One of the boys at that time was a certain young person named Peter, Given too little to work, given too largely to dreaming; Fonder of books than of chores, you can imagine that Peter Led a sad life on the farm, causing his parents much trouble.
"Peter!" his mother would call, "the cream is a'ready for churning!" "Peter!" his father would cry, "go grub at the weeds in the garden!" So it was "Peter!" all day--calling, reminding, and chiding-- Peter neglected his work; therefore that nagging at Peter! Peter got hold of some books--how, I'm unable to tell you; Some have suspected the witch--this is no place for suspicions! It is sufficient to stick close to the thread of the legend.
Nor is it stated or guessed what was the trend of those volumes; What thing soever it was--done with a pen and a pencil, Wrought with a brain, not a hoe--surely 't was hostile to farming! "Fudge on all readin'!" they quoth; or "that's what's the ruin of Peter!" So, when the mornings were hot, under the beech or the maple, Cushioned in grass that was blue, breathing the breath of the blossoms, Lulled by the hum of the bees, the coo of the ring-doves a-mating, Peter would frivol his time at reading, or lazing, or dreaming.
"Peter!" his mother would call, "the cream is a'ready for churning!" "Peter!" his father would cry, "go grub at the weeds in the garden!" "Peter!" and "Peter!" all day--calling, reminding, and chiding-- Peter neglected his chores; therefore that outcry for Peter; Therefore the neighbors allowed evil would surely befall him-- Yes, on account of these things, ruin would come upon Peter! Surely enough, on a time, reading and lazing and dreaming Wrought the calamitous ill all had predicted for Peter; For, of a morning in spring when lay the mist in the valleys-- "See," quoth the folk, "how the witch breweth her evil decoctions! See how the smoke from her fire broodeth on woodland and meadow! Grant that the sun cometh out to smother the smudge of her caldron! She hath been forth in the night, full of her spells and devices, Roaming the marshes and dells for heathenish magical nostrums; Digging in leaves and at stumps for centipedes, pismires, and spiders, Grubbing in poisonous pools for hot salamanders and toadstools; Charming the bats from the flues, snaring the lizards by twilight, Sucking the scorpion's egg and milking the breast of the adder!" Peter derided these things held in such faith by the farmer, Scouted at magic and charms, hooted at Jonahs and hoodoos-- Thinking and reading of books must have unsettled his reason! "There ain't no witches," he cried; "it isn't smoky, but foggy! I will go out in the wet--you all can't hender me, nuther!" Surely enough he went out into the damp of the morning, Into the smudge that the witch spread over woodland and meadow, Into the fleecy gray pall brooding on hillside and valley.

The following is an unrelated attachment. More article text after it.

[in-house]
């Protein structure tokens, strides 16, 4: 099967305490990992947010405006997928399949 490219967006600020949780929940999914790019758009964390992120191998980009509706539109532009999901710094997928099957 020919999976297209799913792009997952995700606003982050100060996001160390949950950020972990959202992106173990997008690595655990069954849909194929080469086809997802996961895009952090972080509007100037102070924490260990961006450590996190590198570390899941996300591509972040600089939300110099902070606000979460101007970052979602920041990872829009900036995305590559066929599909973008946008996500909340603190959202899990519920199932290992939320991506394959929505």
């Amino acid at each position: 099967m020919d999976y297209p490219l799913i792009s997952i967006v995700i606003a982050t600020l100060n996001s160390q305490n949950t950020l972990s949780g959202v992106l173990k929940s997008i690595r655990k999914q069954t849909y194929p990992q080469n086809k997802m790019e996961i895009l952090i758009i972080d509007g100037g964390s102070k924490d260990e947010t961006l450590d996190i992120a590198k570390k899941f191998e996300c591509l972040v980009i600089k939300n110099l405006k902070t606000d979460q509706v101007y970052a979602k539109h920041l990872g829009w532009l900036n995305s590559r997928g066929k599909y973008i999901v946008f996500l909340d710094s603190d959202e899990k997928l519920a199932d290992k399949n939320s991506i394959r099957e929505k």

Laughing and scoffing, he strode into that hideous vapor; Just as he said he would do, just as he bantered and threatened, Ere they could fasten the door, Peter had done gone and done it! Wasting his time over books, you see, had unsettled his reason-- Soddened his callow young brain with semi-pubescent paresis, And his neglect of his chores hastened this evil condition.
Out of the woods by the creek cometh a calling for Peter And from the orchard a voice echoes and echoes it over; Down in the pasture the sheep hear that shrill crying for Peter, Up from the spring house the wail stealeth anon like a whisper, Over the meadows that call is aye and forever repeated.
Such were the voices that whooped wildly and vainly for Peter Decades and decades ago down in the State of Kentucky-- Such are the voices that cry now from the woodland and meadow, "Peter--O Peter!" all day, calling, reminding, and chiding-- Taking us back to the time when Peter he done gone and done it! These are the voices of those left by the boy in the farmhouse When, with his laughter and scorn, hatless and bootless and sockless, Clothed in his jeans and his pride, Peter sailed out in the weather, Broke from the warmth of his home into that fog of the devil, Into the smoke of that witch brewing her damnable porridge! Lo, when he vanished from sight, knowing the evil that threatened, Forth with importunate cries hastened his father and mother.
"Peter!" they shrieked in alarm, "Peter!" and evermore "Peter!"-- Ran from the house to the barn, ran from the barn to the garden, Ran to the corn-crib anon, then to the smoke-house proceeded; Henhouse and woodpile they passed, calling and wailing and weeping, Through the front gate to the road, braving the hideous vapor-- Sought him in lane and on pike, called him in orchard and meadow, Clamoring "Peter!" in vain, vainly outcrying for Peter.